You might not know it, but whatever’s stressing out your team is going to cause problems for you too. Whether they’re worried about how they’ll afford their gas bills this month or losing sleep over an argument with a colleague, stress manifests itself in all sorts of weird and not so wonderful ways. We’re talking reduced productivity, exhaustion, irritability, and mood swings – none of which are good for your business.
Knowledge is power, so finding out what’s giving your employees a hard time is the first step to helping them overcome it. Here are 5 of the biggest workplace worries – and how to deal with them.
Workload and burnout
Burnout and fatigue were the biggest struggles for 43% of people in this study (including both people who work remotely and in the office). Some of the reasons for burnout include an unmanageable workload, difficult personal lives, long hours and tight deadlines. Fortunately, most of these can be helped by managers and People teams taking the right steps.
TIP: Check in with your team
Make sure you’re regularly checking in with your team to check they’re coping. Maybe you need to push a few projects back or hire some extra staff to cover any rising workloads. And make sure any meetings you schedule are necessary – a calendar brimming with meetings that could have been emails is only going to make matters worse for already struggling employees.
It also helps to be able to spot the signs of stress, so you can then offer more personalised support. See if anyone’s making a habit of coming into work later, falling asleep at their desks or acting more twitchy or irritable than usual, and reach out to see if you can help.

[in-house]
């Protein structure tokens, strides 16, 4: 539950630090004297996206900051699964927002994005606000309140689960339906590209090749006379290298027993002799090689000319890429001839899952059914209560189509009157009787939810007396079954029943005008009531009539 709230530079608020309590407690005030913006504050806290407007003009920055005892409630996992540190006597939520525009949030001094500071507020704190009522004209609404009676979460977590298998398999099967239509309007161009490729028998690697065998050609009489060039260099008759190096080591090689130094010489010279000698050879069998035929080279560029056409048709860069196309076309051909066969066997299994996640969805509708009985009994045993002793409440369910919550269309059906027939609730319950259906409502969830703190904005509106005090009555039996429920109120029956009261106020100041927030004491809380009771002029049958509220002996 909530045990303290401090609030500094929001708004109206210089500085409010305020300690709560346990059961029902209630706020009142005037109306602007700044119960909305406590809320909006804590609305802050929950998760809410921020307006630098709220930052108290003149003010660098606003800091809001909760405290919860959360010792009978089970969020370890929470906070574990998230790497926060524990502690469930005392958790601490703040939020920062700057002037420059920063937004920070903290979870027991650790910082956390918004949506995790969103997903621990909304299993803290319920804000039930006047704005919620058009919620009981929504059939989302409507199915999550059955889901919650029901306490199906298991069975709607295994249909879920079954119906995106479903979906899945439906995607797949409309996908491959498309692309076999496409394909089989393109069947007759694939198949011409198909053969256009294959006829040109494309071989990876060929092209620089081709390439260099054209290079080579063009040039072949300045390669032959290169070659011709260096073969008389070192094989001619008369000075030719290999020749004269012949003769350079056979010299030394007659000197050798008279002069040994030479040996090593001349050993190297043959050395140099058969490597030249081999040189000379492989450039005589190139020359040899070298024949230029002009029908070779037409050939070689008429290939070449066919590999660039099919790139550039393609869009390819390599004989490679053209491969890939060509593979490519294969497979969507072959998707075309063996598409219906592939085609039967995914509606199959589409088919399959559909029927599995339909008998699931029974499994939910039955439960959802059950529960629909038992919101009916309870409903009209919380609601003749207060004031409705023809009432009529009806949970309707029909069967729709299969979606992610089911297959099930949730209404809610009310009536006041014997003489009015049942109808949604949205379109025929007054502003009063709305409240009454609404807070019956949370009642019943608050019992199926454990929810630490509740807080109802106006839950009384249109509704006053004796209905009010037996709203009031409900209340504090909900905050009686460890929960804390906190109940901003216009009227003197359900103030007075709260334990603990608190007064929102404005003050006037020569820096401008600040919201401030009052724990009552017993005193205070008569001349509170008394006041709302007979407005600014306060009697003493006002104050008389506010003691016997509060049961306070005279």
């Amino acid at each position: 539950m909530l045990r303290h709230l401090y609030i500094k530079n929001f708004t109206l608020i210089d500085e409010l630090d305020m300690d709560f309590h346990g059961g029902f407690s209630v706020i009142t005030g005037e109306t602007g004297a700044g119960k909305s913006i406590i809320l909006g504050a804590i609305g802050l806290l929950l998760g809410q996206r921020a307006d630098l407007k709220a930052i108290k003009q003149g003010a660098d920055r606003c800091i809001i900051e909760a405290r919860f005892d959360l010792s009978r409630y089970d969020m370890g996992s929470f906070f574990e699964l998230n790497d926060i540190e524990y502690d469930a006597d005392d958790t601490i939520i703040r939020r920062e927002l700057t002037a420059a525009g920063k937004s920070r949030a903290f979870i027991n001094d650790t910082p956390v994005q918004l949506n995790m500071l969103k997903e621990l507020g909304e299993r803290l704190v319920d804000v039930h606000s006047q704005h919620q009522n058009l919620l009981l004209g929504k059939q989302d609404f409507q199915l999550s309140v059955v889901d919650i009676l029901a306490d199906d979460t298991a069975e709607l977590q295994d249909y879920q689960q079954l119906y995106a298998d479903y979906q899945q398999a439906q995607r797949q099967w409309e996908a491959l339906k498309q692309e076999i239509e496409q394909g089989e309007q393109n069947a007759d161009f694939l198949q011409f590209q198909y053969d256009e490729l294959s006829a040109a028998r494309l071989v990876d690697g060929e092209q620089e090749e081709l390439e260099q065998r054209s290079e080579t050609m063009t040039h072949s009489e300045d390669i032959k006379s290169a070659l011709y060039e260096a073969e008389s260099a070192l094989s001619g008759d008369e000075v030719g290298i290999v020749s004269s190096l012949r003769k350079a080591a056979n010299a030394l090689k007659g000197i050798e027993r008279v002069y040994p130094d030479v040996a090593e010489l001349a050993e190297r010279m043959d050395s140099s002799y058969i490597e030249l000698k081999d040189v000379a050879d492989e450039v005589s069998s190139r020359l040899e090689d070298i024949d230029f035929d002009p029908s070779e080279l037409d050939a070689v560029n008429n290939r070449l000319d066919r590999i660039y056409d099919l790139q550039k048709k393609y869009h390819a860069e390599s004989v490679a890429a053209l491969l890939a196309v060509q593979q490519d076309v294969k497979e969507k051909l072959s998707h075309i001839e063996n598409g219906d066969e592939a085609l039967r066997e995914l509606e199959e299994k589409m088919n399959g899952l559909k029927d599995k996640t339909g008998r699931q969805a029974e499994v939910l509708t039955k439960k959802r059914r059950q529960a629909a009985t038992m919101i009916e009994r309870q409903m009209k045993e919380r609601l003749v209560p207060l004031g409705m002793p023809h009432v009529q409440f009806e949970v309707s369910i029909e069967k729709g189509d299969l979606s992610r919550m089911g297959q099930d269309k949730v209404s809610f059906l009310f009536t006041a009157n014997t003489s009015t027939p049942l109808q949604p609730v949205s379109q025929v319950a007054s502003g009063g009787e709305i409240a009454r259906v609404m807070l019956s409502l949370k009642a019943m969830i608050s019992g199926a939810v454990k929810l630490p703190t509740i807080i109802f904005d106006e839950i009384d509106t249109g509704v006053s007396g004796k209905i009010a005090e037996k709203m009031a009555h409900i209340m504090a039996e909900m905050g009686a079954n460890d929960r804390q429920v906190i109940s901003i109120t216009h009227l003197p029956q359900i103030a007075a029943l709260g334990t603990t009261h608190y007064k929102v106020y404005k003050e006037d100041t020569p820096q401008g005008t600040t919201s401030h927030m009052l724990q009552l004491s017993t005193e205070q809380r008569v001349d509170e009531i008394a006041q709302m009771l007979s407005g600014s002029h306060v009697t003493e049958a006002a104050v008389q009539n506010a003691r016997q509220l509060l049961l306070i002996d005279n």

Job security and fear of layoffs
36% of people studied by The Workforce Institute at UKG and Workplace Intelligence said they were worried about future layoffs. That includes all generations from Gen Z through to Boomers, showing how widespread a concern it is. And given how frequently we’re seeing big companies making redundancies in the news, it’s not a huge surprise.
The fear of losing your job is centred around a lack of control (which is especially difficult to deal with for ‘Type A’ personalities).
TIP: Be transparent
One of the best ways to deal with this worry is to be transparent. Keep employees informed about the company’s financial performance and their job status, for example, in monthly ‘town hall’ meetings. Be sure to address any rumours that could be upsetting employees or fuelling their fears.
It’s also a good idea to offer training opportunities (regardless of concerns around job security) so that people can feel confident in their own upskilling and career progression. This could be through shadowing other members of staff, hiring a mentor, providing a book budget or giving employees an allowance to attend events and conferences.
Conflict at work
According to a report for Acas, nearly 5 million UK employees suffered from stress, anxiety, or depression due to workplace conflict between 2018 and 2019. Conflict at work can stem from a number of things, ranging from poor manager relationships and unclear job roles to bullying and harassment.
TIP: Organise team events
Organising team building events is a great way to start improving relationships at work. Try asking your employees what activities they’d enjoy doing together – whether that’s an adrenaline-pitching game of axe throwing or a sophisticated dinner and drinks – and get something in the diary. Plus, as a manager, it’s an effective way to see which of your team gets on with the others and identify any potential tensions.